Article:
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The #COVID-19 environmental factual effect over Italy: The nationwide lockdown leads to significant decline in nitrogen dioxide (NO2) emission

The data analysis by the Copernicus Sentinel-5P satellite reveal a significant decline of the air pollution across Italy, particularly visible across northern Italy where normally the high values of nitrogen dioxide (NO2) emissions are observed. This is a factual effect of the nationwide lockdown to prevent the spread of the Coronavirus / COVID-19.

The animation shows the fluctuation of nitrogen dioxide emissions across Europe from 1 January 2020 until 11 March 2020, using a 10-day moving average.

We can see a quite significant decline in nitrogen dioxide emissions particularly over the Po Valley in northern Italy. The emissions indeed also depend on the weather pattern and cloud cover, but the change is pretty obvious across this region which was the first area to suffer the effects of the spread of the virus and therefore first to face the most robust restrictions and lockdown of transportation and industrial activity across several regions in northern Italy.

Note: The Sentinel-5 Precursor – also known as Sentinel-5P – is the first Copernicus mission dedicated to monitoring our atmosphere. The satellite carries the Tropomi instrument to map a multitude of trace gases such as nitrogen dioxide, ozone, formaldehyde, sulfur dioxide, methane, carbon monoxide, and aerosols – all of which affect the air we breathe and therefore our health, and our climate.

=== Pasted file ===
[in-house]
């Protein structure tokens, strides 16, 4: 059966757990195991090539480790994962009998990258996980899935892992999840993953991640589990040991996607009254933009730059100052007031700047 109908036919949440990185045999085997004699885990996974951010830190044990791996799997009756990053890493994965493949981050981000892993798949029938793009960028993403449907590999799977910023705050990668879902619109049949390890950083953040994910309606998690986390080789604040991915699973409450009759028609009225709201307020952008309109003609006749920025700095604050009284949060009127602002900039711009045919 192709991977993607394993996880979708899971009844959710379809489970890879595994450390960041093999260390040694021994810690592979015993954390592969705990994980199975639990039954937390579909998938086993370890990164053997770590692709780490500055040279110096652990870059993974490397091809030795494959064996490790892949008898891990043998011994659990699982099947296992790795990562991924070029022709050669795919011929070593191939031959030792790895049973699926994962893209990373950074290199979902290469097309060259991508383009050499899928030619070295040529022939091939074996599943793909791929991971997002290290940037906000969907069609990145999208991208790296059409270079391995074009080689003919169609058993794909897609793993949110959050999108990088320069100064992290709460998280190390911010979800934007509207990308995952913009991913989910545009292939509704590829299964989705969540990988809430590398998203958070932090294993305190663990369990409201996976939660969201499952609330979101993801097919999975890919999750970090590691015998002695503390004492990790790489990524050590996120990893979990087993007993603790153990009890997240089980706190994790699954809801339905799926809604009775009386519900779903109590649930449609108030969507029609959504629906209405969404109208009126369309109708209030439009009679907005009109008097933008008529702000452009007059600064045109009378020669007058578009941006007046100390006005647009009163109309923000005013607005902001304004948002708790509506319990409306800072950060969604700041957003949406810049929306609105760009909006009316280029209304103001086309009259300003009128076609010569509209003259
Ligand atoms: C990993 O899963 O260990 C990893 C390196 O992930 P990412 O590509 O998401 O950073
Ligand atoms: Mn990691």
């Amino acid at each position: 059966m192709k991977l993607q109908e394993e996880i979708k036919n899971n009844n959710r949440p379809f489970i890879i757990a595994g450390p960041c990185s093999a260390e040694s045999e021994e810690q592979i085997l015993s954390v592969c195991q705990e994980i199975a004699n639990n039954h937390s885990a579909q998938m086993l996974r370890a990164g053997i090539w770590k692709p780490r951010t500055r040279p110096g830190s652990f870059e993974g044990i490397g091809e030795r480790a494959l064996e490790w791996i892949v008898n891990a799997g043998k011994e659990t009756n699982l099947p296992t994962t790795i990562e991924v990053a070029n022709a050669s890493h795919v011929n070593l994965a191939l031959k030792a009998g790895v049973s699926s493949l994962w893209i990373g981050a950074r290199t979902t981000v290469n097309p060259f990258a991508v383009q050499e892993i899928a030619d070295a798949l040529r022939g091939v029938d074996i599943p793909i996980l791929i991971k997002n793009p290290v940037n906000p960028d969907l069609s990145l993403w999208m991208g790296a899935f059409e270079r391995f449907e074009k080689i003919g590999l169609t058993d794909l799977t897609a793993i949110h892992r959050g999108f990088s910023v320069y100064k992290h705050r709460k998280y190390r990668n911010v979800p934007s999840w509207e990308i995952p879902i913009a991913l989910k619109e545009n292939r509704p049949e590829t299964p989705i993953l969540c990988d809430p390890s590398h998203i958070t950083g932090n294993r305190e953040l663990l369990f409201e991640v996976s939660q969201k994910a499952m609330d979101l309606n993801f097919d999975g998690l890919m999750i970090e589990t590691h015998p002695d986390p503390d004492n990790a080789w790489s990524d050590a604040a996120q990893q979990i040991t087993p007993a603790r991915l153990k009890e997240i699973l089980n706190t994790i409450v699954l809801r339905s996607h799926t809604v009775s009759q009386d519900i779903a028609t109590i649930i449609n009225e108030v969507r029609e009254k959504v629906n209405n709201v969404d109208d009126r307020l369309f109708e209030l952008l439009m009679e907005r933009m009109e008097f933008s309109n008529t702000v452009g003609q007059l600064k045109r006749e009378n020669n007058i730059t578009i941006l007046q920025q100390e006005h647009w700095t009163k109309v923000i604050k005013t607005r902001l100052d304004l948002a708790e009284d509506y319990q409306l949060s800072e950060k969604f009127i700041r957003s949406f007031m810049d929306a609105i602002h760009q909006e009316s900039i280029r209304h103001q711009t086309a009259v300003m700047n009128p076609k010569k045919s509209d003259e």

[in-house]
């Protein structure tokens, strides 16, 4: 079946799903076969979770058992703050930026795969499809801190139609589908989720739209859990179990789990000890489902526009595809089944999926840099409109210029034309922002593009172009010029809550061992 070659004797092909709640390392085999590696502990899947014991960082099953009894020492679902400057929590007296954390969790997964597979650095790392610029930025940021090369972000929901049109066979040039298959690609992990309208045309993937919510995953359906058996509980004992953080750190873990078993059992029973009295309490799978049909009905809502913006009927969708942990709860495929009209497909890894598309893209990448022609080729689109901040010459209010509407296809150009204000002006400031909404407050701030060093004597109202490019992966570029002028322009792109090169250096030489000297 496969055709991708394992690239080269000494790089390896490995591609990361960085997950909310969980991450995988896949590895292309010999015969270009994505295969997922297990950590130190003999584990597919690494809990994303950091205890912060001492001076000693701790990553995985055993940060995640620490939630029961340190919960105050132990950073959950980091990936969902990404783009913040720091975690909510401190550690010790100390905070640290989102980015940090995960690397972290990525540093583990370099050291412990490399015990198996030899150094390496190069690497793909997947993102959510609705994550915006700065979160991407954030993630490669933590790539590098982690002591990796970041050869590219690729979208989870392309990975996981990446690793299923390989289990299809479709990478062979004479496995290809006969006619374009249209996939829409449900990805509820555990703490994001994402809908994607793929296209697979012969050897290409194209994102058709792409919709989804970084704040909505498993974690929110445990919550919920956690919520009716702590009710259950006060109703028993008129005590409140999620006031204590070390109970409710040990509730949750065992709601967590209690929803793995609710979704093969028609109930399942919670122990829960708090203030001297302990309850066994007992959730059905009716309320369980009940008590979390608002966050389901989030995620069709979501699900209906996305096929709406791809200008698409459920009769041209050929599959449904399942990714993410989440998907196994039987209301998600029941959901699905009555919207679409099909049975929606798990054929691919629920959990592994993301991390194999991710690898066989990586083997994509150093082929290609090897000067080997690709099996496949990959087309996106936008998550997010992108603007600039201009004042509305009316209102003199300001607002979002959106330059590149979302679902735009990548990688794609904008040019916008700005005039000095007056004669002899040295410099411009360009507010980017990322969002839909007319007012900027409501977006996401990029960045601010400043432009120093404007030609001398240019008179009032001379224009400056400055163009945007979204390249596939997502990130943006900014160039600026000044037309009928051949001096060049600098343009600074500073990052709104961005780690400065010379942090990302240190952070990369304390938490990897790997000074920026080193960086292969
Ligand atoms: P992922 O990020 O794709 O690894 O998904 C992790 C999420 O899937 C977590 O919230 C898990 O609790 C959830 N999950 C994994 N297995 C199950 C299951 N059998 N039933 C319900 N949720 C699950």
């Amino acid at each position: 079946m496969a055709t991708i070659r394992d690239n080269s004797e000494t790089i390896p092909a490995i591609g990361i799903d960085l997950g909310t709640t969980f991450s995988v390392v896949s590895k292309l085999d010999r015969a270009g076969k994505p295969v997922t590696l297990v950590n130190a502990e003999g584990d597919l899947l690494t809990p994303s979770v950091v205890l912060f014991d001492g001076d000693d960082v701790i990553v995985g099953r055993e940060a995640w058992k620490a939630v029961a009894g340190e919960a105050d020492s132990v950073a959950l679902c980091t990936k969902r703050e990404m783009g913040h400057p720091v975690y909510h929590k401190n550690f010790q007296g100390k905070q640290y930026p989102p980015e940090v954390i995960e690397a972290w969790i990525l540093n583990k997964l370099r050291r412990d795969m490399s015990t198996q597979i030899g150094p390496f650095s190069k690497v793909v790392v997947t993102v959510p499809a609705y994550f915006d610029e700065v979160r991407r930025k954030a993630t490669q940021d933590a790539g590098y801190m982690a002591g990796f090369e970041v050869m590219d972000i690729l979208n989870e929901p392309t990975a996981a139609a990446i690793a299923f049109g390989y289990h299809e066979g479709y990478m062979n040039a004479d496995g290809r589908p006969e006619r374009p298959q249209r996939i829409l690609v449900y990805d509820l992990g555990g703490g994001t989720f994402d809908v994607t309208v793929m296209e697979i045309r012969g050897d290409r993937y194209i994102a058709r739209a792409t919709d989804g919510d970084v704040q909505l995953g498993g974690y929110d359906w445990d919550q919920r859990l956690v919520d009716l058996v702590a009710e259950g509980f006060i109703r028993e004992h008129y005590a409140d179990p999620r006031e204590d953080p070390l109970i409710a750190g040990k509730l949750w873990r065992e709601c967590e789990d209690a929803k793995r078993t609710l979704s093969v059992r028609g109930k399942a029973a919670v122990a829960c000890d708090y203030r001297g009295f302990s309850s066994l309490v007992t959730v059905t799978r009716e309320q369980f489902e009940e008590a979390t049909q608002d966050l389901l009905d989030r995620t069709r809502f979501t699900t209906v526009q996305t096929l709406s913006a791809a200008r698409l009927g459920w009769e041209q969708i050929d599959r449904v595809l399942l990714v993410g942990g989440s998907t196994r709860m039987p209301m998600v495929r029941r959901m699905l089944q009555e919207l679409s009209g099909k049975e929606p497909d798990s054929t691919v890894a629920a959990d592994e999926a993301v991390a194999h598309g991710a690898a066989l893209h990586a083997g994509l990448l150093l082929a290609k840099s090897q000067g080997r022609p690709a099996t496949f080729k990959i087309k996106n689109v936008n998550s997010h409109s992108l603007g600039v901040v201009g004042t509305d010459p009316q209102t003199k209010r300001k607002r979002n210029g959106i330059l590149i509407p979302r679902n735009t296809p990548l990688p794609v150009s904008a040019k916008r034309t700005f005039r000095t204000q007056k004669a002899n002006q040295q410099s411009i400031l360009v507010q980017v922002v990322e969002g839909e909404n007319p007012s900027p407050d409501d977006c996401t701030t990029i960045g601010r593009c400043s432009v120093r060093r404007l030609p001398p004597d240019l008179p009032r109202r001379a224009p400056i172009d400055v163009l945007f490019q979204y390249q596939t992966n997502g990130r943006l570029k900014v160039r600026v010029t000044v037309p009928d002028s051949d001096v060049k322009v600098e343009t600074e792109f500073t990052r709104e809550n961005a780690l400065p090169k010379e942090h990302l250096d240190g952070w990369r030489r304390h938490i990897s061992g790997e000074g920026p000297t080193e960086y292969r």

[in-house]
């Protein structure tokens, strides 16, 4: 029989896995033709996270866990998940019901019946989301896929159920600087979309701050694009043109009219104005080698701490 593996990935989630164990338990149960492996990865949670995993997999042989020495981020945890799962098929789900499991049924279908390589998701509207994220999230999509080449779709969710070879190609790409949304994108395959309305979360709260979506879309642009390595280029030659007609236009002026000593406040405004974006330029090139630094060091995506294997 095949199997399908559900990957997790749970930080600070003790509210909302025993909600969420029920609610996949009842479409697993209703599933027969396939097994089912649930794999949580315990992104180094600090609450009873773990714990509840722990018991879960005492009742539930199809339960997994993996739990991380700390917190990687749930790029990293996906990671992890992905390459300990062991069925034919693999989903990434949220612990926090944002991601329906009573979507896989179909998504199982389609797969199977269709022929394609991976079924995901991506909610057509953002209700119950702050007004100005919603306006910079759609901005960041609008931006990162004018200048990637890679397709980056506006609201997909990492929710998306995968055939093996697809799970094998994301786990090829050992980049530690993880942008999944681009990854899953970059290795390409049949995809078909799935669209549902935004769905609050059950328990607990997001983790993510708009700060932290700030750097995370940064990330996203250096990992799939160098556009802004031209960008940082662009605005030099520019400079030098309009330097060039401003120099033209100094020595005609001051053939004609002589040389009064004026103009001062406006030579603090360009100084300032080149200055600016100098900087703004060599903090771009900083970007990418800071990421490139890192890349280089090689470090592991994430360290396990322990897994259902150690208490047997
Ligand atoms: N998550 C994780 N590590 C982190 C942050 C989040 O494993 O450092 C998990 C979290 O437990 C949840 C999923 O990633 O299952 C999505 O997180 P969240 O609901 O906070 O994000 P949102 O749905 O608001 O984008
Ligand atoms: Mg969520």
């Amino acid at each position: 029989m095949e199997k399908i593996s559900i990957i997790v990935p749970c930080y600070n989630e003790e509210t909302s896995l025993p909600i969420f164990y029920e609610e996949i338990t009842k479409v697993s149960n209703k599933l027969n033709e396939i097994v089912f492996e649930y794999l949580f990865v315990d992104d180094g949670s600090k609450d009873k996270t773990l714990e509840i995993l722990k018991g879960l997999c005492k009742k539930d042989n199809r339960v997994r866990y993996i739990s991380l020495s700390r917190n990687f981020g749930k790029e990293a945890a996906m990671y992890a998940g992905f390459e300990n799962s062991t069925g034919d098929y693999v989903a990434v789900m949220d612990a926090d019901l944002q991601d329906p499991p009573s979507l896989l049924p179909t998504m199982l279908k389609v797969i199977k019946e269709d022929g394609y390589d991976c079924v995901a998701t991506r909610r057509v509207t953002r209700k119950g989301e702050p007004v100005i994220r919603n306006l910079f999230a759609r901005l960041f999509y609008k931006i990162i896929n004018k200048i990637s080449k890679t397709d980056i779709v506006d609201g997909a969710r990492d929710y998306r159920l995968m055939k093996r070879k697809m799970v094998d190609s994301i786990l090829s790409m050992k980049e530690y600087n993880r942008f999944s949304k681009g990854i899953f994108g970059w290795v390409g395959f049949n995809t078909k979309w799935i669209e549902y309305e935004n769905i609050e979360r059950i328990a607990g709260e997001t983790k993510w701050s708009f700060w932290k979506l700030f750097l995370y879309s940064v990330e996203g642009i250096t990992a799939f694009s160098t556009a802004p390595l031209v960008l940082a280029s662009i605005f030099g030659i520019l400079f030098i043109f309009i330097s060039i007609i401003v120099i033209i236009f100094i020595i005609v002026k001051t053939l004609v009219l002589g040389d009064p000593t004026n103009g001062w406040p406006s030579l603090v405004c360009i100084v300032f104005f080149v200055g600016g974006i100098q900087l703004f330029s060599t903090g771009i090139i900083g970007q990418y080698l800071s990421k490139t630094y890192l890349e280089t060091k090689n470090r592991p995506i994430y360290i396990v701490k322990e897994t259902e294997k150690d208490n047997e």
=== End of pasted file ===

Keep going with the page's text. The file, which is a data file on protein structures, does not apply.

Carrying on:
Another comparison map indicates the concentrations at the end of February (24th) versus early March (8th). A huge change is visible!

Nitrogen dioxide is part of a group of gaseous air pollutants produced and is generated by the combustion of fossil fuels especially from heating systems, vehicle engines, industrial combustion, and power plants. Therefore it is not surprising that we are facing a decline in its emission after the lockdown and suspension of many commercial activities across northern Italy. NO2 is known for its negative effect on the lungs and on those who have respiratory problems, aggravating them.

A similar result occurred in China during the COVID-19 outbreak there. The NO2 concentrations have had a very significant decline, remaining at the minimum levels in the last 15 years. Like Italy, China had robust restrictions there to limit the spread of the virus. The comparison map indicates the NO2 concentrations for Jan 1-20th versus Feb 10-25th, 2020.

See how the weather could effect the COVID-19 spread:

Arctic cold outbreak develops across the United States tonight and continues into the weekend

There is also another interesting effect of Coronavirus outbreak lately – Global CO2 levels have temporarily stopped rising, likely due to the industry slowdown during the outbreak:

Arctic cold outbreak develops across the United States tonight and continues into the weekend